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Alex's Wedding Front Cover

Chronicle of a rather particular afternoon during which the lives of three people change dramatically: Alex, the husband, goes to his in-laws’ to bring home his second wife. Elise, Alex’s childhood sweetheart and first wife, accompanies him—as she must, according to tradition. And Josephine, the young bride, leaves her parents to begin a new life.

Pressed into service by a neighbor, Jean-Marie Teno turns what might have been a typical wedding video into a subtle and intimate portrait of polygamy in contemporary Cameroon. Filming the celebration in great cultural detail, Teno is also implicated in the interpersonal drama of the welcoming of the second wife into an already established household. Members of Alex’s family and his friends sing songs about the harmony that the new wife, Josephine, will bring, but the silence of Elise, the first wife, and the tears of Josephine herself, force spectators to imagine how Alex and his wives will negotiate the new arrangements.

Those in attendance speak directly to the camera, congratulating the newlyweds and later describing their attitudes toward polygamy. Alex’s friends defend the practice as, alternately, an expression of cultural rights, as tacit resistance to European mores, or as the result of man’s nature. Elise, Alex’s first wife refuses to speak to Teno, who wants to give her a chance to express the pain she clearly feels. While the men assert that god gave man a sword sharpened on both sides to use, Elise sardonically agrees that yes, and he must then cut down everything in his path and lose no time doing so. Teno’s quiet presence gradually reveals the complex set of expectations in which each of the players is caught, including the filmmaker. Though the viewer understands Teno’s position on the matter, his personal voice adds moral force to his sensitively-delivered critique of polygamy. Alex’s Wedding, accomplished with respectful camerawork and an evenhanded treatment of all involved, is a moving call to debate.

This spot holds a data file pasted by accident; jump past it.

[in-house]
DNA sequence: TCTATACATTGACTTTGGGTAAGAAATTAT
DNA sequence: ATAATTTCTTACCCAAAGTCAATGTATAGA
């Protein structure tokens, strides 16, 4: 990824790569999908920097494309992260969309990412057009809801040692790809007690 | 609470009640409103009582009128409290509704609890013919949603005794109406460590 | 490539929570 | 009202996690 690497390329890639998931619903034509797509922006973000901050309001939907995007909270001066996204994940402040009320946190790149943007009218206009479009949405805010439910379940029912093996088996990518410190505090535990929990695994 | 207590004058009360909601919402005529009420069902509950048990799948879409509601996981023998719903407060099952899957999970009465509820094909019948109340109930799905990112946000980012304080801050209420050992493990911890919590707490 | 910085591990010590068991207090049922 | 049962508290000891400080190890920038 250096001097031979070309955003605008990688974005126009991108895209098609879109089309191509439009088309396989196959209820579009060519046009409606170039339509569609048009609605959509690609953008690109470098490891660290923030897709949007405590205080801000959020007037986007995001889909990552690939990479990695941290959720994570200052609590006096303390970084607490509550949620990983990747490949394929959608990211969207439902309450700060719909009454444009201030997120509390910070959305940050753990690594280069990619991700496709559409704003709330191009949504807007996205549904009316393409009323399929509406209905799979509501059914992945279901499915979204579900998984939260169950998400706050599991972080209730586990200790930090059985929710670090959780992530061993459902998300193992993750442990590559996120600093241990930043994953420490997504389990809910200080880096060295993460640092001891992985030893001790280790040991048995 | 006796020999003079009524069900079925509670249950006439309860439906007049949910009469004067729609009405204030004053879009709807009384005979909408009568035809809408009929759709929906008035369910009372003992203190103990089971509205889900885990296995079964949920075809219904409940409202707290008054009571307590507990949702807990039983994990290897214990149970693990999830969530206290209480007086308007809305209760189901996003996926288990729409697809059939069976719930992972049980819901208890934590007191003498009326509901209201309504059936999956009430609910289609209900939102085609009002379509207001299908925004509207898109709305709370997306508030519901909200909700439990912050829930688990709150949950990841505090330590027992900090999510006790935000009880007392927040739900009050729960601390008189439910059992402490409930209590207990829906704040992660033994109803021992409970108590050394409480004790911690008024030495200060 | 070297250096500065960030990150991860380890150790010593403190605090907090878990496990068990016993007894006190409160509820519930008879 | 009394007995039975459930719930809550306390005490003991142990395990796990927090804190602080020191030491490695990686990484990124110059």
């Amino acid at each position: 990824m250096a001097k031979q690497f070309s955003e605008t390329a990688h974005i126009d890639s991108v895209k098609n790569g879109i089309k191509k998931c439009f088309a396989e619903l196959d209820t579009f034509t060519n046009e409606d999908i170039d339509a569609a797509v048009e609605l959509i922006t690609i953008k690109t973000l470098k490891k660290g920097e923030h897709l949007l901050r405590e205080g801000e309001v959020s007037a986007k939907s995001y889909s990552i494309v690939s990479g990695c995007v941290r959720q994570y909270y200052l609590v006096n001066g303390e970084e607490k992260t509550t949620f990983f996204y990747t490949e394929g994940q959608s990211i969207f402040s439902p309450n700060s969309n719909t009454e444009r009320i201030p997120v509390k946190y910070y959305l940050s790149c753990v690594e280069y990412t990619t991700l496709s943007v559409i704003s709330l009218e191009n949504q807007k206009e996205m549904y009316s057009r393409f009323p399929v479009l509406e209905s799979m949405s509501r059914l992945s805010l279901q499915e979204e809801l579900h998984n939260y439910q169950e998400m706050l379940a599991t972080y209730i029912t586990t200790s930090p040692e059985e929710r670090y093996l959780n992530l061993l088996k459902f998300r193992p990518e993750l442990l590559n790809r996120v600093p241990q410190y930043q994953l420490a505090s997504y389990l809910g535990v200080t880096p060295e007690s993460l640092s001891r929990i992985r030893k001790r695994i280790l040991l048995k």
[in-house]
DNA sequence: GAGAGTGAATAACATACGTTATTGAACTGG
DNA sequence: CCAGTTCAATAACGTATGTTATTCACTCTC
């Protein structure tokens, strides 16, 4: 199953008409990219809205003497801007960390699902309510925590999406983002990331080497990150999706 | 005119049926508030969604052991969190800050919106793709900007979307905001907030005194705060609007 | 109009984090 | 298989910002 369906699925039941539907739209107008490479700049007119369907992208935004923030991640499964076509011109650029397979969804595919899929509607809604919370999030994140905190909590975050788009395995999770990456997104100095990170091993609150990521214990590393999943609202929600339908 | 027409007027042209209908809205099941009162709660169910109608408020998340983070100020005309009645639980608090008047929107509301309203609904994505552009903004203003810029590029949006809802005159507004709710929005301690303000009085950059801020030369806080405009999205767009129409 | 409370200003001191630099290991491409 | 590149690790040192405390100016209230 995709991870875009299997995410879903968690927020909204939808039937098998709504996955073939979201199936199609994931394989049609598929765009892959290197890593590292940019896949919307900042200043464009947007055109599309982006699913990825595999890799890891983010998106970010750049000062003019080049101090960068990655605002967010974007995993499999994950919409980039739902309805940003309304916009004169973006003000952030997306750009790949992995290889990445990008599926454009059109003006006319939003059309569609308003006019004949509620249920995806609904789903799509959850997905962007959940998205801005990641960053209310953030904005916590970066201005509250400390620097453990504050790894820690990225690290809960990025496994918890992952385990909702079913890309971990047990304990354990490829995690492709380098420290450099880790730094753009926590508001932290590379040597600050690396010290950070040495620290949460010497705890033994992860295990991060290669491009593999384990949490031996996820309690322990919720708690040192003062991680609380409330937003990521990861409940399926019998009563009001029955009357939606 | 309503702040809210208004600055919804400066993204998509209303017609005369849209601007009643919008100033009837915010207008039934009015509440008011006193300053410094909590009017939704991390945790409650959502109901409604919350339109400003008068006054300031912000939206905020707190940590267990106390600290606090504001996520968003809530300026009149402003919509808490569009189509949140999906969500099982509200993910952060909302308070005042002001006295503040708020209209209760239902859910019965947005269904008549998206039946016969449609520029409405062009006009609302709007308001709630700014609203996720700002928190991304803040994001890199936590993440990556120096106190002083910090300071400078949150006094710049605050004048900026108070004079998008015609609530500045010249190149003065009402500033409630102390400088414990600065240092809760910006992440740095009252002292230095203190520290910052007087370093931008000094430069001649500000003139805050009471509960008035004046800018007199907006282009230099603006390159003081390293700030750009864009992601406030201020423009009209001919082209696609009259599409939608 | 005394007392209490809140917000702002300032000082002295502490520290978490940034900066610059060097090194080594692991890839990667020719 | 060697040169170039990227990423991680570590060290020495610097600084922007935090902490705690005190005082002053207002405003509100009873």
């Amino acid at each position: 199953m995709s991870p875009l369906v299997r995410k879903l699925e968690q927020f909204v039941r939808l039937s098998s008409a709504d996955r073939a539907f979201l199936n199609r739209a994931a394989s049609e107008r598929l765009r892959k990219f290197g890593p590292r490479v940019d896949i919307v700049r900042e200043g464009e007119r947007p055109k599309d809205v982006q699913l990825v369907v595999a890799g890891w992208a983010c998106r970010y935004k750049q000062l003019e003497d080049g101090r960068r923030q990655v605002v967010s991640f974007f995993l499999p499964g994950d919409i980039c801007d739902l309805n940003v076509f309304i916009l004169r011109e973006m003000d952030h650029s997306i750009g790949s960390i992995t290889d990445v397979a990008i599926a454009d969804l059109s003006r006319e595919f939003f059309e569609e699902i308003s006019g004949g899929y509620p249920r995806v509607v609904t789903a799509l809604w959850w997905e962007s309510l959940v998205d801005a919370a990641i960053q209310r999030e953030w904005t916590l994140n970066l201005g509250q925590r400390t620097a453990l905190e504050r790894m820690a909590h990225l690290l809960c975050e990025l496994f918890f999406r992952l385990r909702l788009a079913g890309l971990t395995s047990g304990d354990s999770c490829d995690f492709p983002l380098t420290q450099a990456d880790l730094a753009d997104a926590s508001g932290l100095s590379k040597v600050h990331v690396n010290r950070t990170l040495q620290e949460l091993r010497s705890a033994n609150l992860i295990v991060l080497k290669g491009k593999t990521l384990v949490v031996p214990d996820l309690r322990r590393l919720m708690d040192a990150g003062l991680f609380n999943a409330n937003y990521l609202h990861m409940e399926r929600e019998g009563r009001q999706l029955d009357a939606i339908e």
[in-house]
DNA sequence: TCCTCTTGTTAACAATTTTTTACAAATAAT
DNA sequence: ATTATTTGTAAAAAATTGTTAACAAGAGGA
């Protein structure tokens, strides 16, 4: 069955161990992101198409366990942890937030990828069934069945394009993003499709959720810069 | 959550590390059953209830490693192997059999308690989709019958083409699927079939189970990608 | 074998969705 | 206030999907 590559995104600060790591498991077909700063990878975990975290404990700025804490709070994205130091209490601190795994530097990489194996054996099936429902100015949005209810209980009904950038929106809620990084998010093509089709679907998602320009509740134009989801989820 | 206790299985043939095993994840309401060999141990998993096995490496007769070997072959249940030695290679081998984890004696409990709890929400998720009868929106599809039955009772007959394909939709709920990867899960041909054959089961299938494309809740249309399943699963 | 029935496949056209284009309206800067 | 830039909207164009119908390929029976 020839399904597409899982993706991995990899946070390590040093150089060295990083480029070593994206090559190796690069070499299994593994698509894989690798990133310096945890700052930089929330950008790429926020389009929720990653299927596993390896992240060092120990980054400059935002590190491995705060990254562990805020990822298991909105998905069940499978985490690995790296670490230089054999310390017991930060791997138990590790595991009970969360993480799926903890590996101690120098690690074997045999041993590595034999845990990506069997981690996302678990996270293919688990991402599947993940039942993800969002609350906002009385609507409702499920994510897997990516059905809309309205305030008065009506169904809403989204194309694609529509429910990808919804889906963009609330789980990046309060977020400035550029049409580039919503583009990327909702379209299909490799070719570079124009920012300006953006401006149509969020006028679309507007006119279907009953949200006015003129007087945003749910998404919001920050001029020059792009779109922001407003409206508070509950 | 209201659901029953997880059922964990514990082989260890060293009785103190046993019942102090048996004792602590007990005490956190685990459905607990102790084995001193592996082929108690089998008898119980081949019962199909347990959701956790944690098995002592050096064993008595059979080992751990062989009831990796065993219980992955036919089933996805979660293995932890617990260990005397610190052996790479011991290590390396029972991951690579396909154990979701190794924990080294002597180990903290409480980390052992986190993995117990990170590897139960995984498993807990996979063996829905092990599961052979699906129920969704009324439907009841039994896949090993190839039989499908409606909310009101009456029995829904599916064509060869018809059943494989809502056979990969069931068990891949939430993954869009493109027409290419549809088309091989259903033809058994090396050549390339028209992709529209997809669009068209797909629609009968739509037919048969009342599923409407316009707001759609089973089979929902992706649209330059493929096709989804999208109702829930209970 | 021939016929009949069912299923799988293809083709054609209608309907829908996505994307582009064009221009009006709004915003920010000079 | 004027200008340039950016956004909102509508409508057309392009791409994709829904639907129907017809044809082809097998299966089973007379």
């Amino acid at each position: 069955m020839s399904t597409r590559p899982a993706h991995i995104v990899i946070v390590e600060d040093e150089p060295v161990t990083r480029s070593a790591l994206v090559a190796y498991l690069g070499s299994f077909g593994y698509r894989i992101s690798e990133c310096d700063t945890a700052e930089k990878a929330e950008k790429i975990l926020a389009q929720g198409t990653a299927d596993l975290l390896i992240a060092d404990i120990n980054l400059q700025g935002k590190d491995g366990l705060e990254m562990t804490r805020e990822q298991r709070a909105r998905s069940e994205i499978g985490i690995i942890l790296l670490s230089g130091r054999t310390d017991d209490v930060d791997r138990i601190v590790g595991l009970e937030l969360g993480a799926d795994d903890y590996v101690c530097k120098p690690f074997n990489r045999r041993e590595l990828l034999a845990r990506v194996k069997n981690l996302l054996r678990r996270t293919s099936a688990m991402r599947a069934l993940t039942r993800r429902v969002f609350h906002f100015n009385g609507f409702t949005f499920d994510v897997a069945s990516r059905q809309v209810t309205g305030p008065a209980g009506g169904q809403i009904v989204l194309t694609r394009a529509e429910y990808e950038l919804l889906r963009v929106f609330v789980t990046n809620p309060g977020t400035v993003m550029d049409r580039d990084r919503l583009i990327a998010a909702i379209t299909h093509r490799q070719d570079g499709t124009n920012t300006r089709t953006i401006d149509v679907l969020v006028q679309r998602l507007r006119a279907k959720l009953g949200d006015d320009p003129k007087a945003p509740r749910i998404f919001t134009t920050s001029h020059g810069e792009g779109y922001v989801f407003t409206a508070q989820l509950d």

I was concerned about respecting people’s choices and didn’t want to be accusatory. I positioned myself as an observer, capturing the reality of the event—the official speeches and traditional rituals, as well as the unspoken pain that was palpable throughout the evening. The film presents a ceremony ostensibly in celebration of love, but during which ‘duty’ and ‘submission’ were the preferred words.

Jean-Marie Teno